|Personal data||Research themes||Ongoing teaching||Publications|
Biology of Membrane Transport Laboratory
Person in charge of the Unit : Oui
The team is actively engaged in investigations regarding the translocation of ions and other solutes across cell membranes. Unicellular and multicellular models are used to evaluate the links between transport, metabolism and physiology, with a particular interest in the mechanisms and interactions regulating transmembrane ammonium movements. Ammonium is ubiquitous in nature and has a general importance. It is a principal nitrogen source for micro-organisms and plants, and a cytotoxic metabolite of most animal cells. Sophisticated detoxification and elimination pathways have been developed during evolution to prevent its excessive accumulation. The majority of the projects in the Biology of Membrane Transport Laboratory address the role of Mep-Amt-Rhesus transport proteins in the acquisition and the disposal of ammonium in the baker yeast and the mouse. Defects in Rhesus factors are so far related to known human pathologies affecting red blood cells, kidney function and male fertility. Ongoing studies in the laboratory are seeking to identify new connections linking Rhesus factors dysfunction and human diseases, with a specific concern for a potential role of these proteins in ammonium homeostasis and pH regulation of physiological fluids. By investigating the biogenesis, structure, trafficking, kinetics and regulation of these transport proteins, we hope to advance our understanding of these disorders with the prospect of potential therapeutic interventions.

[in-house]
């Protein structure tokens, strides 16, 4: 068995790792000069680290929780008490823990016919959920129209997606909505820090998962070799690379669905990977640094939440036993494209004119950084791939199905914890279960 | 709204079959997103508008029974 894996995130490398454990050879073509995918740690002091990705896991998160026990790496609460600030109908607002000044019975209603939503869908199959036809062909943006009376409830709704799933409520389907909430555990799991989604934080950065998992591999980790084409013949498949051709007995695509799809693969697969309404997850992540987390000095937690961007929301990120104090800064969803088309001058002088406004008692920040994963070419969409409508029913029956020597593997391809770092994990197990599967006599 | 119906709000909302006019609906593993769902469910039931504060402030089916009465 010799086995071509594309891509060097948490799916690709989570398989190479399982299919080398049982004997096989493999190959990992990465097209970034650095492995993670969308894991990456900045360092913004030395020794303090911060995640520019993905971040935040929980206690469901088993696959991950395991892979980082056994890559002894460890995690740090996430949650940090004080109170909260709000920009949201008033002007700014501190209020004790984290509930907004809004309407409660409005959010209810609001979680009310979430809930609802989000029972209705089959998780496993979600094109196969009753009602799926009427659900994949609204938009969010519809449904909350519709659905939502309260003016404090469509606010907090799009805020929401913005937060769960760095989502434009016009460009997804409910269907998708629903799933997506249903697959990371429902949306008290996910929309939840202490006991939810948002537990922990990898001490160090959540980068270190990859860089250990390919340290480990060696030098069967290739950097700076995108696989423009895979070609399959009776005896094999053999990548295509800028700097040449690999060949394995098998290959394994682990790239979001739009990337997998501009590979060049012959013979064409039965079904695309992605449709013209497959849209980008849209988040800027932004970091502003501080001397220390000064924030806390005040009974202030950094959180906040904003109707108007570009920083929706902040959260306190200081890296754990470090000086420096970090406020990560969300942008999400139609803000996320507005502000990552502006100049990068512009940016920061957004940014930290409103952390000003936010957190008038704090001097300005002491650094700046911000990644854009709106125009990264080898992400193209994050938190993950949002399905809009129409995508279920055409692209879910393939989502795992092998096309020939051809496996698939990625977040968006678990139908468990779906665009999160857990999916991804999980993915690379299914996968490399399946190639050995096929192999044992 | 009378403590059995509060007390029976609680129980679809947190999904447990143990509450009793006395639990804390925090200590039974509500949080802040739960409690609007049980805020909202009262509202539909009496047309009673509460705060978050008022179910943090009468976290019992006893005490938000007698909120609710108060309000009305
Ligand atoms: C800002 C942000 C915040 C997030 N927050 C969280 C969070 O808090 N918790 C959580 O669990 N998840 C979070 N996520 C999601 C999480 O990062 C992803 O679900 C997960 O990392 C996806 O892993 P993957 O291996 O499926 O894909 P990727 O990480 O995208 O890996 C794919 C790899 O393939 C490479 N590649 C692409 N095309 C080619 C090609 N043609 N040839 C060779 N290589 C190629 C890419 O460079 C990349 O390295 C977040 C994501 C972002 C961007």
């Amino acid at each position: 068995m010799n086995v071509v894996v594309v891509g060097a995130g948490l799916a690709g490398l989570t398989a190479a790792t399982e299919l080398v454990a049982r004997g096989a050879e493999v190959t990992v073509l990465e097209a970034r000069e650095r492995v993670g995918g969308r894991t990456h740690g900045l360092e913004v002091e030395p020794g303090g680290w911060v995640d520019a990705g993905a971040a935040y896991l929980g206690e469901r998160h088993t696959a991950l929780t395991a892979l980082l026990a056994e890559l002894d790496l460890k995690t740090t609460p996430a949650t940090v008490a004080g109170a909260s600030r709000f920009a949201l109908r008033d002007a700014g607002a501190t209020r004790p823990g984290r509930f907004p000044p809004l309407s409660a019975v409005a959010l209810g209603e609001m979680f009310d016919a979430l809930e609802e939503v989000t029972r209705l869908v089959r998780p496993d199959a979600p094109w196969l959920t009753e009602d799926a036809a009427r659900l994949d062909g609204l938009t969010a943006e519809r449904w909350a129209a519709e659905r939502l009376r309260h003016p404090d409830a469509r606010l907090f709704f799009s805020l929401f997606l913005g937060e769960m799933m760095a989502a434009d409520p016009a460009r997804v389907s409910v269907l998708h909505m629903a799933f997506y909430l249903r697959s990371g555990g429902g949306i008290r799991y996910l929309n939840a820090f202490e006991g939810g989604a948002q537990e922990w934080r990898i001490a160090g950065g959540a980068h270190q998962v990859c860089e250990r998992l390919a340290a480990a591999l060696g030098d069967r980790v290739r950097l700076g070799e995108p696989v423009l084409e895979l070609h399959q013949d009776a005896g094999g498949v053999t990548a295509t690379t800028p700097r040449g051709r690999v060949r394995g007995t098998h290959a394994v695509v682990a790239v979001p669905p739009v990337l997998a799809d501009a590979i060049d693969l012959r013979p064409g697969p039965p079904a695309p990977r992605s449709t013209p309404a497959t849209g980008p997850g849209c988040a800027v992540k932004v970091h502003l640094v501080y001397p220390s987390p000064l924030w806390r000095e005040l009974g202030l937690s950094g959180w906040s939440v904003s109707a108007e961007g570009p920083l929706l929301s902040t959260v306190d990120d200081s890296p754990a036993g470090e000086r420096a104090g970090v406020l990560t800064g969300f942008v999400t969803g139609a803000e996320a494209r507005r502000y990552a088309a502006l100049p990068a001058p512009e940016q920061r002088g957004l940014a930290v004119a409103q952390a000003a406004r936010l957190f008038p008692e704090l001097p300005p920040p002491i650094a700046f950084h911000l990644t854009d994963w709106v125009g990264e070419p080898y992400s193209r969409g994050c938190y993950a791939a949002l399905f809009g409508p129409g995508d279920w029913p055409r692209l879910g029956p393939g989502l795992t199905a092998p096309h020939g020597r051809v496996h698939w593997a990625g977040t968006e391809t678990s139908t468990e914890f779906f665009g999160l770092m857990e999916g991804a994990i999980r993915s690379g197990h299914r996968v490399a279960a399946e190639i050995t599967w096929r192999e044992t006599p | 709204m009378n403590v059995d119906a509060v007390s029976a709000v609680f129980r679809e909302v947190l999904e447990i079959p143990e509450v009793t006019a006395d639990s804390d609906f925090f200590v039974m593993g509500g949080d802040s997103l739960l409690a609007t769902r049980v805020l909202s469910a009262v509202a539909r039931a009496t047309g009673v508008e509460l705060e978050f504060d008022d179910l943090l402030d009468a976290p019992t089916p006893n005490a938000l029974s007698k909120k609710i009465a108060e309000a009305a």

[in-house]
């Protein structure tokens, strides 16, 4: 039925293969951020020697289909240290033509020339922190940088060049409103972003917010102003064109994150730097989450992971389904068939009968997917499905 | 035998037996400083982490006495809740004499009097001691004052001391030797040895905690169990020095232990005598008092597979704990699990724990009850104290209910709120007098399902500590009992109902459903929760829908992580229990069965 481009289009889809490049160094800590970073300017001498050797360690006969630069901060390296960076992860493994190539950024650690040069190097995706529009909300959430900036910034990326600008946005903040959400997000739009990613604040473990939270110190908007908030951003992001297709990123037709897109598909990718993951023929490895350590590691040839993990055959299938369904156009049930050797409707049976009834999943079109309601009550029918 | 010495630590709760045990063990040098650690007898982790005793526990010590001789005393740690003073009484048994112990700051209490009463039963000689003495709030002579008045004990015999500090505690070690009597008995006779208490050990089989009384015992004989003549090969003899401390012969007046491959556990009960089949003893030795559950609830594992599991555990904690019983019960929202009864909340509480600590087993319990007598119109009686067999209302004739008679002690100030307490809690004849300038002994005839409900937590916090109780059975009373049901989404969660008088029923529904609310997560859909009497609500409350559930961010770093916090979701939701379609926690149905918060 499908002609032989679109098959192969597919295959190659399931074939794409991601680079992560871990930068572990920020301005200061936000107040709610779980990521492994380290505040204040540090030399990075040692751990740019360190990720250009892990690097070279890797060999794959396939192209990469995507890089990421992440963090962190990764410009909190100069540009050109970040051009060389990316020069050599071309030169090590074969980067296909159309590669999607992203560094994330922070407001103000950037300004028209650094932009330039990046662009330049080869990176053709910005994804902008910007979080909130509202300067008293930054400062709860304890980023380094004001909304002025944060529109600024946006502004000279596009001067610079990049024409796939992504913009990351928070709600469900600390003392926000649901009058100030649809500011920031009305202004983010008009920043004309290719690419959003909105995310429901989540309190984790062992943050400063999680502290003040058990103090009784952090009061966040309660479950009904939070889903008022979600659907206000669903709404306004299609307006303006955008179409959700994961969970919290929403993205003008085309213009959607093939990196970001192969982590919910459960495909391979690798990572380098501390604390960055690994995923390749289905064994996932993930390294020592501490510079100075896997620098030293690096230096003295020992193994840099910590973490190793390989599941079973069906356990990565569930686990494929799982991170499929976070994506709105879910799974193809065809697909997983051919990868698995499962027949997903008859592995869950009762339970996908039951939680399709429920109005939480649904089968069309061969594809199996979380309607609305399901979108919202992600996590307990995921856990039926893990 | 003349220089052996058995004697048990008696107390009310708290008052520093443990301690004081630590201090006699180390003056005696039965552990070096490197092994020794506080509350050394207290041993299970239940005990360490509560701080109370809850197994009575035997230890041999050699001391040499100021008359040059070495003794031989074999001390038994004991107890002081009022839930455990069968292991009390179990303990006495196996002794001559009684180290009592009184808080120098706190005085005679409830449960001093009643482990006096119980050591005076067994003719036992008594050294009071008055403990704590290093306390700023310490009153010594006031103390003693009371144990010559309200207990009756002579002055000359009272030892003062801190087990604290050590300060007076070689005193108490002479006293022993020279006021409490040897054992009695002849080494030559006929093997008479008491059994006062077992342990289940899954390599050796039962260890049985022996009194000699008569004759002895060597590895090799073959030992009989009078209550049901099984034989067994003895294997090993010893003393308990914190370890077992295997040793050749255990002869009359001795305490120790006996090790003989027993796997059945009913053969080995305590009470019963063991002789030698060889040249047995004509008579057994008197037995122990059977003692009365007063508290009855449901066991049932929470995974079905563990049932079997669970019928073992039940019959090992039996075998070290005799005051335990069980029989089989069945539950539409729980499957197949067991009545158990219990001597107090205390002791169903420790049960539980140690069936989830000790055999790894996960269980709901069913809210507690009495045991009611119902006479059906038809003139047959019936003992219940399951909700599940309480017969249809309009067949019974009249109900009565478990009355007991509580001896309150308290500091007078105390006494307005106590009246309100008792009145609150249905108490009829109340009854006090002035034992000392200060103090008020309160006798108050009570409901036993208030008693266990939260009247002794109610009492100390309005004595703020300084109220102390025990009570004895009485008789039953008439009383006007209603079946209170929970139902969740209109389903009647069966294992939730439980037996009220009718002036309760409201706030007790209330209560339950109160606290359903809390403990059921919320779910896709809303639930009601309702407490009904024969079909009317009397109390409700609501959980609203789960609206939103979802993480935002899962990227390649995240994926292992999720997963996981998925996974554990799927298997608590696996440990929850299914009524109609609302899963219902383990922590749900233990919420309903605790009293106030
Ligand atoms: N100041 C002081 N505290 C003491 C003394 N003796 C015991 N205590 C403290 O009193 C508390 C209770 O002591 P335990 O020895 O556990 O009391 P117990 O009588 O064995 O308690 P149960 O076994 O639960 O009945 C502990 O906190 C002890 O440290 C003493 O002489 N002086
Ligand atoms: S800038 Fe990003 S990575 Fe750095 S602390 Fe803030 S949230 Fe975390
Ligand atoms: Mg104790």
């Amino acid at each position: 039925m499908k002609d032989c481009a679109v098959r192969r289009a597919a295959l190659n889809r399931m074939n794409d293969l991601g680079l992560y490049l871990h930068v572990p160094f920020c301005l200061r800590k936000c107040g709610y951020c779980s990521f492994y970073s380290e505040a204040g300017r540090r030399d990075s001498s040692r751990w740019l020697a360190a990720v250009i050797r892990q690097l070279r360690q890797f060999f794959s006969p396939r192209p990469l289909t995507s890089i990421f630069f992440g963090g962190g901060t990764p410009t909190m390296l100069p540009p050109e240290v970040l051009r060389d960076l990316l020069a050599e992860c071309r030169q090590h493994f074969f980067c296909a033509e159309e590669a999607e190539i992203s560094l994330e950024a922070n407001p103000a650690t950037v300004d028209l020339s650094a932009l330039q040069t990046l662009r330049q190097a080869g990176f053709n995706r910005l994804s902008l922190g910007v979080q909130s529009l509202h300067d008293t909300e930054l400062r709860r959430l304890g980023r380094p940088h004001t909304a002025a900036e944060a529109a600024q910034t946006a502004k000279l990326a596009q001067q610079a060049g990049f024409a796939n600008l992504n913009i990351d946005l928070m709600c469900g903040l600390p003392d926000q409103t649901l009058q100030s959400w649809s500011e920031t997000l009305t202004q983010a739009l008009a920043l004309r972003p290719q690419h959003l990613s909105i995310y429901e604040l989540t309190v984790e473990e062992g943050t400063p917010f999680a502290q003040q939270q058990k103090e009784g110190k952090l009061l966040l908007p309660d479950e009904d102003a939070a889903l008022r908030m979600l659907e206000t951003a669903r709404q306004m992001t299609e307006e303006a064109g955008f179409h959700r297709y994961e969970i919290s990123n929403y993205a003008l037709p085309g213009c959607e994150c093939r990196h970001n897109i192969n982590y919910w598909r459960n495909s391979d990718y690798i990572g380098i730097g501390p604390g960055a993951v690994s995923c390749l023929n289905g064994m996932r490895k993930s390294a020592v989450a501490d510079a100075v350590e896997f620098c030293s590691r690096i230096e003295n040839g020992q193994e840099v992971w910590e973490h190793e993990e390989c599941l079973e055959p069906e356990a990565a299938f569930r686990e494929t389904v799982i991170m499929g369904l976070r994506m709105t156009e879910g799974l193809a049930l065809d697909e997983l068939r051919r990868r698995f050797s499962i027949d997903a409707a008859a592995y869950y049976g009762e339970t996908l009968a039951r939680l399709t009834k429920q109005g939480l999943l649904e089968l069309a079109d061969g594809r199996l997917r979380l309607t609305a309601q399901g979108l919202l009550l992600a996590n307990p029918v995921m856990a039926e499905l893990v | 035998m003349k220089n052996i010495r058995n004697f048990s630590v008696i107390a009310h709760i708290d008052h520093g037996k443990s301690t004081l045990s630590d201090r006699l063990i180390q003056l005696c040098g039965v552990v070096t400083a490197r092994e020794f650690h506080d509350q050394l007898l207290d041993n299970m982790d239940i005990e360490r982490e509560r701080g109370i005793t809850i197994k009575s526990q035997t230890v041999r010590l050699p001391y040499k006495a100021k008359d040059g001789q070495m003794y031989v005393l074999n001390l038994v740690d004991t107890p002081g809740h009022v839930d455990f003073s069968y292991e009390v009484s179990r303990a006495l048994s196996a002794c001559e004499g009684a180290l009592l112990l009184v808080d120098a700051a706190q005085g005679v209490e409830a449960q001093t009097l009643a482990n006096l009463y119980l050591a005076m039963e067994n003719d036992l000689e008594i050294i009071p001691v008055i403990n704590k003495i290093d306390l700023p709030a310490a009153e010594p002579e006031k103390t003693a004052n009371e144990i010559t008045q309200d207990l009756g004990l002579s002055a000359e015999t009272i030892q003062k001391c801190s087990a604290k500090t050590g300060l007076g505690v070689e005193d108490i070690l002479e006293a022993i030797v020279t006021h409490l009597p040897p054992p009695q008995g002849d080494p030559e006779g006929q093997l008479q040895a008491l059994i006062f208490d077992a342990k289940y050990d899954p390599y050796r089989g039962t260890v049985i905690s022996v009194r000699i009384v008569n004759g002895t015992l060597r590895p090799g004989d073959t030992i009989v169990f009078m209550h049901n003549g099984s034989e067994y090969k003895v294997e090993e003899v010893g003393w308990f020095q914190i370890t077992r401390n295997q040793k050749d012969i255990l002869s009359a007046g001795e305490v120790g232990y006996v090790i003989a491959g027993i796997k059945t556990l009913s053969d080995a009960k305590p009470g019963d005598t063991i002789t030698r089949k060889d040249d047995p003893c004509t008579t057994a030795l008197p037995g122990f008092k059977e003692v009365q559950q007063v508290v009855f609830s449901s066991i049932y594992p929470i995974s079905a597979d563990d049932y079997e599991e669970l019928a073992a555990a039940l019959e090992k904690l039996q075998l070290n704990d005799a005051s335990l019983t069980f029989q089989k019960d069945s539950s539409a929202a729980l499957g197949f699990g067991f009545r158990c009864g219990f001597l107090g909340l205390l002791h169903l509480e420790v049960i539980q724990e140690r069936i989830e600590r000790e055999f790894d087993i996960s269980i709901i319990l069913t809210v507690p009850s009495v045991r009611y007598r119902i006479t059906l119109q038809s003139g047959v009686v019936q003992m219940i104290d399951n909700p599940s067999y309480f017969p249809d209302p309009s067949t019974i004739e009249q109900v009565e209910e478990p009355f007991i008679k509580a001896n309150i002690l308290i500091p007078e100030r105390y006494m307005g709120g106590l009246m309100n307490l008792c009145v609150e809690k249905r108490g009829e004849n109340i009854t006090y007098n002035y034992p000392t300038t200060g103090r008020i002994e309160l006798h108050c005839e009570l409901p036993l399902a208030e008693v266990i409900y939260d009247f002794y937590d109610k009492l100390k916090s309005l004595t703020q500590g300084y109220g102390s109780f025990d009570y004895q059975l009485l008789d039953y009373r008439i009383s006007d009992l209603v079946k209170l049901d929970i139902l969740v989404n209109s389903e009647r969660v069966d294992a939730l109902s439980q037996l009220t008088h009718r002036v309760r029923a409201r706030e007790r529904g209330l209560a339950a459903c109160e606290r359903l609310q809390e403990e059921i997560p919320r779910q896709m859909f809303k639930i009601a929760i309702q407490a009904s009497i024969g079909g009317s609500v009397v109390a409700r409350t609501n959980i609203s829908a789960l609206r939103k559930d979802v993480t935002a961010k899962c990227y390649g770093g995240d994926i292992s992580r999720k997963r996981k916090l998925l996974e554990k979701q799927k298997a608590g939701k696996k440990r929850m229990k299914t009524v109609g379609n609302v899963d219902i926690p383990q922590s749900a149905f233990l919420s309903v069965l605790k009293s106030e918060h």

This person isn't currently part of a projet.